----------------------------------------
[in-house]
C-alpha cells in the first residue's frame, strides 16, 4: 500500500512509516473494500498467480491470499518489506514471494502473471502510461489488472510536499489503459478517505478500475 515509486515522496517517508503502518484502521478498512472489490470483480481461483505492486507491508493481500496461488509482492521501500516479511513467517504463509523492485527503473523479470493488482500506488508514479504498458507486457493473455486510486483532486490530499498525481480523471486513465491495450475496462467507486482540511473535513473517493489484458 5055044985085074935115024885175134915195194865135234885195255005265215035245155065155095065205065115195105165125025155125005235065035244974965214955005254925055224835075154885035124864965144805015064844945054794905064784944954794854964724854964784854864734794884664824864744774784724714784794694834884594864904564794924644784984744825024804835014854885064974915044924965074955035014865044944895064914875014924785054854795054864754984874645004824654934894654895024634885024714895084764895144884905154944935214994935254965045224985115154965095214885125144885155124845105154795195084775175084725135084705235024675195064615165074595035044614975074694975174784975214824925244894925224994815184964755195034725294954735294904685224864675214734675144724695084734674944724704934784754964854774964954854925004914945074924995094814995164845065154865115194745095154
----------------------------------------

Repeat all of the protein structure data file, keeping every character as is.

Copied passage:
[in-house]
C-alpha cells in the first residue's frame, strides 16, 4: 500500500512509516473494500498467480491470499518489506514471494502473471502510461489488472510536499489503459478517505478500475 515509486515522496517517508503502518484502521478498512472489490470483480481461483505492486507491508493481500496461488509482492521501500516479511513467517504463509523492485527503473523479470493488482500506488508514479504498458507486457493473455486510486483532486490530499498525481480523471486513465491495450475496462467507486482540511473535513473517493489484458 5055044985085074935115024885175134915195194865135234885195255005265215035245155065155095065205065115195105165125025155125005235065035244974965214955005254925055224835075154885035124864965144805015064844945054794905064784944954794854964724854964784854864734794884664824864744774784724714784794694834884594864904564794924644784984744825024804835014854885064974915044924965074955035014865044944895064914875014924785054854795054864754984874645004824654934894654895024634885024714895084764895144884905154944935214994935254965045224985115154965095214885125144885155124845105154795195084775175084725135084705235024675195064615165074595035044614975074694975174784975214824925244894925224994815184964755195034725294954735294904685224864675214734675144724695084734674944724704934784754964854774964954854925004914945074924995094814995164845065154865115194745095154